If the mention of a university wind band concert brings to your mind the image of students struggling with their spit valves and slogging through “Oh, Danny Boy” and “Air on the G string” replete with split notes and late entries, then you were not in the audience on Sunday afternoon at the Martin Woldson Theater at The Fox. If you had been on hand for the concert by the Whitworth University Wind Symphony, you would surely have retained the sounds and images of this gifted group of instrumentalists playing with a degree of style, precision and vitality to cause professionals to shake their heads in envy and disbelief.
All the pieces on the program were of high quality, demanding much of the players, and affording nothing but pleasure to the audience. They included an “American Overture” by Joseph Wilcox Jenkins, the “Danzon No. 2” of Arturo Marquez, Robert Russell Bennett’s “Suite of Old American Dances,” the deceptively innocuous-sounding “Suite No. 2 for Band” by Victoriano Valencia Rincon, and John Philip Sousa’s “March of the Northern Pines.”
All of these works are superbly crafted, but the undoubted crown jewel of the program was the world premiere of the Concerto for Alto Saxophone, Op. 123, by Michael E. Young, a professor emeritus of music at Whitworth.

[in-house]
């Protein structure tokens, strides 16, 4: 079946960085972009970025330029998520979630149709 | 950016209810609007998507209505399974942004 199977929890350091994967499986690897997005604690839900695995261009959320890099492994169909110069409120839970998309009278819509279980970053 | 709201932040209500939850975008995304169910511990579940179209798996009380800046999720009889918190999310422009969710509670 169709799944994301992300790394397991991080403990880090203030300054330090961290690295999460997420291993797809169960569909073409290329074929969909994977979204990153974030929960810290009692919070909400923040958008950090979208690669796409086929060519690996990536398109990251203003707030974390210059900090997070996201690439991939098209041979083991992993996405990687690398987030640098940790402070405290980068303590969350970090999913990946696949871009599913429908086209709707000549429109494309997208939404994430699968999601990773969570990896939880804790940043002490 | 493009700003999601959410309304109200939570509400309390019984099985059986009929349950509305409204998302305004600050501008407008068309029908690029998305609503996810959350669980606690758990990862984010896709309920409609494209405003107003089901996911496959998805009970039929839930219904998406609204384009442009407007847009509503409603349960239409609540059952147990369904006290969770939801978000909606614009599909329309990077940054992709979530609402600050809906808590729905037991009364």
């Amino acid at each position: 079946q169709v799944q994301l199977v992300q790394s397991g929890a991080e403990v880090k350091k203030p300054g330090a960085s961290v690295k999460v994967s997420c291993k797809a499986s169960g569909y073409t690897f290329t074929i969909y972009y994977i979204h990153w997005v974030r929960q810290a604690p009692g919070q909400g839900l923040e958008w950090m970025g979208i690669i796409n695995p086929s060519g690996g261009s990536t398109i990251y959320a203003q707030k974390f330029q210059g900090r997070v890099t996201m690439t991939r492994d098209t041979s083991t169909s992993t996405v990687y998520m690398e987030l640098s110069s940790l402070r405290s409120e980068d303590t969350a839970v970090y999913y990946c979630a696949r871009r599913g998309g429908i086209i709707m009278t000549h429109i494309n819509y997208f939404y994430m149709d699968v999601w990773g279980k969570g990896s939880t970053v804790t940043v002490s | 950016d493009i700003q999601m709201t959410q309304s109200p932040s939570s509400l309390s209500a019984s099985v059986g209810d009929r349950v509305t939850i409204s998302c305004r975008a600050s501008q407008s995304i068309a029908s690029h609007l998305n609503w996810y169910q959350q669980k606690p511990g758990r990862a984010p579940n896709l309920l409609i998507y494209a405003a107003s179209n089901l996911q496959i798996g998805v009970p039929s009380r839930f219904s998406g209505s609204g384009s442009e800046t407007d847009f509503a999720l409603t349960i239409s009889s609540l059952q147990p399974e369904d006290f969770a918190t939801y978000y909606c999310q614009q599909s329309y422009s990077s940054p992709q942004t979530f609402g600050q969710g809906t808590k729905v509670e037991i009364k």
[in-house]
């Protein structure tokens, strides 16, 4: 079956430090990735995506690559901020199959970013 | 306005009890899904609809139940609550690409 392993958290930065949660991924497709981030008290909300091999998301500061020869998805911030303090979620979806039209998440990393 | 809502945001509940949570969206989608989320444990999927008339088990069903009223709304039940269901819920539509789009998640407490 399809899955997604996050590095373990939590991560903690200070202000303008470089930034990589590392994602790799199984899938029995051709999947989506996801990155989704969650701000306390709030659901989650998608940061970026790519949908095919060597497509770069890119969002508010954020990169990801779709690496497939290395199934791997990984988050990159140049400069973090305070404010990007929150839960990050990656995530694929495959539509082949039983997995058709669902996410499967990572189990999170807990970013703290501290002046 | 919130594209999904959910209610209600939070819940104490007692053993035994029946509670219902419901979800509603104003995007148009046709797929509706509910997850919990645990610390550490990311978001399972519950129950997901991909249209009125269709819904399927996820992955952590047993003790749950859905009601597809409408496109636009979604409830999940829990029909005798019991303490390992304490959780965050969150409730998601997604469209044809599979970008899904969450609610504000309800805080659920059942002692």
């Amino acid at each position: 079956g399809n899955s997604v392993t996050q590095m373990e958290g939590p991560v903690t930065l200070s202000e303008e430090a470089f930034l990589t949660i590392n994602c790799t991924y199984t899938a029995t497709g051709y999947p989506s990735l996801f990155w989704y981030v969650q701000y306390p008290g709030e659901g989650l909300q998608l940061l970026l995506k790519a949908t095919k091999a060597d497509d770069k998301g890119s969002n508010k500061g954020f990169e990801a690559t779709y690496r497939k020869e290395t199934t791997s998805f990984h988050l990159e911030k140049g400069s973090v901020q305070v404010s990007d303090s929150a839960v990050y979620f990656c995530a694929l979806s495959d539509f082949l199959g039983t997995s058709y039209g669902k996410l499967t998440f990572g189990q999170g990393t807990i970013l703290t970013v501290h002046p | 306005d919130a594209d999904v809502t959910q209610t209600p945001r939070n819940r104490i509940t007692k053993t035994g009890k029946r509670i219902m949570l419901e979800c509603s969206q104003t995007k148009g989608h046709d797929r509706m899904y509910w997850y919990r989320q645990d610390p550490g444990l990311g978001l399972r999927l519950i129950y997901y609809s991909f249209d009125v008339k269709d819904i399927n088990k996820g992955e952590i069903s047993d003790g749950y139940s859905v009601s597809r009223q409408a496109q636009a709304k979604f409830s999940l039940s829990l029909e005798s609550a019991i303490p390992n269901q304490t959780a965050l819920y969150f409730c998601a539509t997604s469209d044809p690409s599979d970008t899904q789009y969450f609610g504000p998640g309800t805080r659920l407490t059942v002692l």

The extraordinary importance of the Young concerto is owing both to the intrinsic merits of the piece, which are considerable, and to the excellence of its soloist, American saxophone virtuoso Lawrence Gwozdz (rhymes with “dodge”), whose mastery of the instrument cannot be overstated.
The aspect of the Young concerto that strikes one most immediately is its imaginative deployment of sonority. The Whitworth Wind Symphony employs a full complement of every orchestral choir except strings, save for the use of a single string bass. The concerto opens not with a full tutti, but with a hypnotic melody on the vibraharp, which recurs throughout the work. Gwozdz’s entry, as throughout the piece, stops one’s breath with not only its beauty of tone, but with its richness and variety of color. One is repeatedly struck by the appearance of some new instrument into the orchestral texture, only to find that the sound came from the bell of Gwozdz’s saxophone.
From this widely misunderstood instrument, Gwozdz teases the plaintive tone of the oboe, the penetrating warmth of the trumpet, melancholy burr of the bassoon – whatever sounds are called for to maximize the beauty and impact of the score. One cannot, in the narrow confines of a review, do justice to the beauties either of the Young concerto or of Gwozdz’s playing. Both demand to be heard widely and often.
In the remainder of the program, the vital energy of the ensemble was unflagging, plainly fueled by its director’s love of music and dedication to his players. Special notice must be given to clarinetists Grant Parker, for his work in the Marquez Danzon No. 2, and Lauren Freeman, for her spectacular solos in the Rincon Suite.